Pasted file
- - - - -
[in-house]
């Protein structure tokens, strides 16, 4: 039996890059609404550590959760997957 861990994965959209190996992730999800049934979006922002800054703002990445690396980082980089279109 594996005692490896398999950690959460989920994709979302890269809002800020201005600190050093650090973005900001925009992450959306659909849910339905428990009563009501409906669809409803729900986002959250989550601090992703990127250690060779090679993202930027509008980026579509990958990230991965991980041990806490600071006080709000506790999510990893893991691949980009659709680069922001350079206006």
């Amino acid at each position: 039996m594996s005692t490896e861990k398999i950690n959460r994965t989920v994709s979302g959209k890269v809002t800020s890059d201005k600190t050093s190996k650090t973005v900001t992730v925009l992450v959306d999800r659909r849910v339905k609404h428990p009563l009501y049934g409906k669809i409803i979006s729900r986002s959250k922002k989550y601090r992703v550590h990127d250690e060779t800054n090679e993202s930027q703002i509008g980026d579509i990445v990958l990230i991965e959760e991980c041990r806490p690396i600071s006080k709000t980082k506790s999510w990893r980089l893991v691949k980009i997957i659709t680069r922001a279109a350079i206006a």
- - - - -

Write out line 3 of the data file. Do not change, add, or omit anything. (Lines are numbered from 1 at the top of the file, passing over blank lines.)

């Amino acid at each position: 039996m594996s005692t490896e861990k398999i950690n959460r994965t989920v994709s979302g959209k890269v809002t800020s890059d201005k600190t050093s190996k650090t973005v900001t992730v925009l992450v959306d999800r659909r849910v339905k609404h428990p009563l009501y049934g409906k669809i409803i979006s729900r986002s959250k922002k989550y601090r992703v550590h990127d250690e060779t800054n090679e993202s930027q703002i509008g980026d579509i990445v990958l990230i991965e959760e991980c041990r806490p690396i600071s006080k709000t980082k506790s999510w990893r980089l893991v691949k980009i997957i659709t680069r922001a279109a350079i206006a």